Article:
The Secret Garden will be 'Not So Secret' at AMP's upcoming music and art show

AMP is bringing local music and art for a day of fun at the Secret Garden on April 14

The ASU Art, Music, and Poetry club is bringing the underground Tempe music and art scene to ASU once again in the upcoming Not So Secret Fest on April 14. 

The Not So Secret Fest will be a smaller sequel to the Secret Fest that AMP held in January. Local bands such as Poison Ivy Peach Trees, James Band and BIG PROBLEM will perform.

The festival will also feature the work of 19 local visual artists, most of which are ASU students. Ricky Arnold, a business entrepreneurship senior and treasurer for AMP said that while music will be what draws the crowd in, this event will put a premium on the pieces from those 19 artists.

“We’re supposed to have more artists this time, with a smaller focus on music,” Arnold said. 

AMP, new to ASU this semester, focuses on utilizing the resources ASU provides for clubs, specifically funding from Undergraduate Student Government, to support the Tempe art and music scene. AMP is a revitalized version of The Underground Foundation, a now-defunct club that Arnold said was not taking advantage of ASU resources well enough. 

“A lot of what they were doing was just stuff that any group of people could be doing in Phoenix,” Arnold said “They weren’t doing anything with ASU's resources.” 

Now that the club is obtaining more funding from USG, and starting to set more goals, the shows and events it puts on are larger and better organized.

“(USG) is starting to pay our performers, they will rent out our audio equipment,” Arnold said. “It’s really nice to have that option.” 

Nick Rennemann, a graphic design junior and club vice-president, said the support from USG helps not only members of AMP, but also the broader music scene in Tempe as it provides an accessible platform for artists to experiment with their work.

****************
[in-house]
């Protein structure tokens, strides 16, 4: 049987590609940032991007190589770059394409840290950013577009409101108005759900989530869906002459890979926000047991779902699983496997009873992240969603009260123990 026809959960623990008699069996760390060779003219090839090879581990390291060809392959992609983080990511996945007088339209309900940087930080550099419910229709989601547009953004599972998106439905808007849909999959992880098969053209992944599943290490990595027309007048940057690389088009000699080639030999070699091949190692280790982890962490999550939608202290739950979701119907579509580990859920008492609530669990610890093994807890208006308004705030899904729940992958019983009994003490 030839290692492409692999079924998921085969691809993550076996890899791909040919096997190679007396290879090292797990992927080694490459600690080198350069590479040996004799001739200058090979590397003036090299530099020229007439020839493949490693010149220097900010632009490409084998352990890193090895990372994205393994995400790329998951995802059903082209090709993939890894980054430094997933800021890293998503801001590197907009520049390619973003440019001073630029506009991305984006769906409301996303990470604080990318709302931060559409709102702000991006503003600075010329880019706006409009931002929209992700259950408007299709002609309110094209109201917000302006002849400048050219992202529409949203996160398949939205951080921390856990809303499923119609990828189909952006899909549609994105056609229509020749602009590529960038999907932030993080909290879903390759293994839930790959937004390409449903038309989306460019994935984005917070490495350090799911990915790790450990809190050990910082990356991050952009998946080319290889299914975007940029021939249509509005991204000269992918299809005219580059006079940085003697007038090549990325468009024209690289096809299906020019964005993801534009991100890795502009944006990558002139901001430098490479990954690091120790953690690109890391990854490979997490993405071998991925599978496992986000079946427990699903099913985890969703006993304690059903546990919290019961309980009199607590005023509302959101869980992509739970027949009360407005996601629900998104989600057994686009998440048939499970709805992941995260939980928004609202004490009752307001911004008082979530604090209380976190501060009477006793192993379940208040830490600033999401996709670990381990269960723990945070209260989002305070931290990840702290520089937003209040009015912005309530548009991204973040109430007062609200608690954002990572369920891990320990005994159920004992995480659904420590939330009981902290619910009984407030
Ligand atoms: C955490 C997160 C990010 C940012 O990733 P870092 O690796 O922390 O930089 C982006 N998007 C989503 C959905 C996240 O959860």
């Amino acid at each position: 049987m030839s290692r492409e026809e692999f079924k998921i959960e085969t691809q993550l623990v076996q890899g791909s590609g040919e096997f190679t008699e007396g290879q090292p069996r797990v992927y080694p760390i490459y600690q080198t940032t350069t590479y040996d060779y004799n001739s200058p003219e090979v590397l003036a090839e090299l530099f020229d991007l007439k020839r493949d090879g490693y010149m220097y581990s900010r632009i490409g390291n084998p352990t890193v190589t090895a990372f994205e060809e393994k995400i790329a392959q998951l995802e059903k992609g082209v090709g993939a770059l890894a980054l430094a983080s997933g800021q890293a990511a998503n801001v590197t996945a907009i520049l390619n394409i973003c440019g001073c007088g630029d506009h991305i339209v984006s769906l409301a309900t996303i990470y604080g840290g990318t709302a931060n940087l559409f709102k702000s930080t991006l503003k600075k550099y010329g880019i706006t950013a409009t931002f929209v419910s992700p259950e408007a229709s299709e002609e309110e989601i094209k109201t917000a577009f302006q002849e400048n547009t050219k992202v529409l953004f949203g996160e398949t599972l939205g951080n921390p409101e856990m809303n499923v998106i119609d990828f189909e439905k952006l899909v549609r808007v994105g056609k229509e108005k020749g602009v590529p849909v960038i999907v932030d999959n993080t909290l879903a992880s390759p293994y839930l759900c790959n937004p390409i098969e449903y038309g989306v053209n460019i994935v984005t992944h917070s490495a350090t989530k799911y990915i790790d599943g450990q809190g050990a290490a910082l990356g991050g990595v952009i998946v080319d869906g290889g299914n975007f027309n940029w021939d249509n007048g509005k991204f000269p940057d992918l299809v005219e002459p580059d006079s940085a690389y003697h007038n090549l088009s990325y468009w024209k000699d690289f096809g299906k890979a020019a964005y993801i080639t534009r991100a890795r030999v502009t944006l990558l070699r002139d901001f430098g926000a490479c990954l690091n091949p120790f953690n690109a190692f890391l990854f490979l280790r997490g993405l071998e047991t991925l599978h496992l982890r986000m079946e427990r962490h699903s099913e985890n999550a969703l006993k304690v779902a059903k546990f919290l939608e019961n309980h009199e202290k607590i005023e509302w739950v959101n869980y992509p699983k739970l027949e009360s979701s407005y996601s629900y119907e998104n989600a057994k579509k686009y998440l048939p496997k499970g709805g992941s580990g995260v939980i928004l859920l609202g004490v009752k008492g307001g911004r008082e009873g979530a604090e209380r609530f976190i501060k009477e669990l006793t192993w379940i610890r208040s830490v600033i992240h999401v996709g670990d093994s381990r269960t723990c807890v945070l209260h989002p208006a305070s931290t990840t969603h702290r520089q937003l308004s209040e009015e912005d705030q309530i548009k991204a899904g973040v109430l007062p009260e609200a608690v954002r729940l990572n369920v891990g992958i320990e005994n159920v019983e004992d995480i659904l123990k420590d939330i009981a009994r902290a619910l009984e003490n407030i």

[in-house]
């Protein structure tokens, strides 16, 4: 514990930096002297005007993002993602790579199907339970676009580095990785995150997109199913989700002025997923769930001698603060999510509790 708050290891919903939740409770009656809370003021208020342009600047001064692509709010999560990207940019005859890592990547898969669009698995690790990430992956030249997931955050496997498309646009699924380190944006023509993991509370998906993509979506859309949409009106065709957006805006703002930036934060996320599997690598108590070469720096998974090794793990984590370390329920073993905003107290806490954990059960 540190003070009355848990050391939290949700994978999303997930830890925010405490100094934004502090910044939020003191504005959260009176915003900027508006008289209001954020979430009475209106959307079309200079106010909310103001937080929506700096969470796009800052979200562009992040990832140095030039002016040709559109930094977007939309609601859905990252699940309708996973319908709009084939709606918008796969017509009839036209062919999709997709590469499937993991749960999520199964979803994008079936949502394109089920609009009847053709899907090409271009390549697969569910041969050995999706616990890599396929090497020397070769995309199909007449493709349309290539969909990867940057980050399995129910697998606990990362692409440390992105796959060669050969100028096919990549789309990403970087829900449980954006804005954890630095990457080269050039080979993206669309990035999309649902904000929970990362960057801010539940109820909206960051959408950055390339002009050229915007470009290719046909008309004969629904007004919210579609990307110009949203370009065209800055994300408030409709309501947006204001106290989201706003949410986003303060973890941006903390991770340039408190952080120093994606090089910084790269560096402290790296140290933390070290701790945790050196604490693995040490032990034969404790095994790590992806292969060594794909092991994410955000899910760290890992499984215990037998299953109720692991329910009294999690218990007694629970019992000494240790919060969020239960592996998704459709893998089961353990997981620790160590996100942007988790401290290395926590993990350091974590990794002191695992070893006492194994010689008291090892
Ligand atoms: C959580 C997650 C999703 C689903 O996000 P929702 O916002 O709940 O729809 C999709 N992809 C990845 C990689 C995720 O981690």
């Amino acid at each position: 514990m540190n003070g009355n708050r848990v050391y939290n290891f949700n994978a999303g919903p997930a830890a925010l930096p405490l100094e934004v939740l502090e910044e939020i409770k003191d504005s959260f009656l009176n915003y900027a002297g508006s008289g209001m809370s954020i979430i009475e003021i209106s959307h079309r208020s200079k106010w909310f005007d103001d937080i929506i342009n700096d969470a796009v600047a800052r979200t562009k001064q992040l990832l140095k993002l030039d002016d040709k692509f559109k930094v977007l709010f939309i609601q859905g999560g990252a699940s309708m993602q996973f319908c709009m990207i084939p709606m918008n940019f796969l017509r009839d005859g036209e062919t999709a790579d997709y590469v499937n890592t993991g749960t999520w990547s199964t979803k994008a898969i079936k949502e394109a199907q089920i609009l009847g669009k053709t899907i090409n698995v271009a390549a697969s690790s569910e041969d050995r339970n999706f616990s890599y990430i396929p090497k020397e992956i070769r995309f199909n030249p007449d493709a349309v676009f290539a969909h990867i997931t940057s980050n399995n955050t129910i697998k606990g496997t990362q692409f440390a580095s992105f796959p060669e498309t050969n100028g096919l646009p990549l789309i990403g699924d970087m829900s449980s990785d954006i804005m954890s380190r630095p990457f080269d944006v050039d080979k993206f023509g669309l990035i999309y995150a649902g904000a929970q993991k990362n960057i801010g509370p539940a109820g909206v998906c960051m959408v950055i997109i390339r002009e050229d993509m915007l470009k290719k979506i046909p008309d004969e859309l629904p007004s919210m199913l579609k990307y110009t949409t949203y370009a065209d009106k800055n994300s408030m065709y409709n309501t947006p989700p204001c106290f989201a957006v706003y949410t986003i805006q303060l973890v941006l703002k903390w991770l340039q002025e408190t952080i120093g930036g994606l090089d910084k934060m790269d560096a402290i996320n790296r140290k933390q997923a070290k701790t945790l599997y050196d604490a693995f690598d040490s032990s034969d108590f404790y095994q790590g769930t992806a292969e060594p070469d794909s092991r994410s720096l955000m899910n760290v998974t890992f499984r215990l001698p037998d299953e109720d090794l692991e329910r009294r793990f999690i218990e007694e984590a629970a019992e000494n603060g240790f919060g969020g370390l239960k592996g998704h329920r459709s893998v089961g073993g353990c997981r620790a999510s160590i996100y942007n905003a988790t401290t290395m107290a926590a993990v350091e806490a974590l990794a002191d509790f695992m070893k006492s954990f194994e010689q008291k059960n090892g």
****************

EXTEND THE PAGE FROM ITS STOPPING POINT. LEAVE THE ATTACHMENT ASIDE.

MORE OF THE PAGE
“It’s a good training ground,” Rennemann said. “You can perform for the first time in a very low-stakes environment.” 

Michael Madrid, vocalist in James Band, said the local music scene in Tempe needs more avenues for up-and-coming bands to get their foot in the door. Clubs like AMP are what gives those smaller bands a chance, he said.

“There needs to be more opportunities for these bands to get out there and have their stuff be heard,” Madrid said. “When I look at what AMP is doing, I think they're absolutely taking steps in the right direction.” 

AMP is pushing to create more events like the Not So Secret Fest in the future, and Arnold said he wants to make the upcoming shows more creative and distinctive. The club is planning on holding more events in the Secret Garden in the fall. 

The club is looking to expand its membership and intends to advertise itself more in the future. Arnold said he wants the club to move away from the typical leadership structure and instead have everyone in the club actively participating as one. 

“What I’d like is for more students to get involved, and me not have to run it,” Arnold said. “I don’t like the idea of club officers being in charge of things, I think everyone involved should be contributing.” 

Rennemann said AMP will continue to welcome onlookers into the Tempe music scene and give aspiring artists a chance to showcase their work. 

“We are providing an outlet for people to express their art in whatever way they make it,” Rennemann said. 


Reach the reporter at mmbarbe3@asu.edu and follow @meganbarbera_ on Twitter. 

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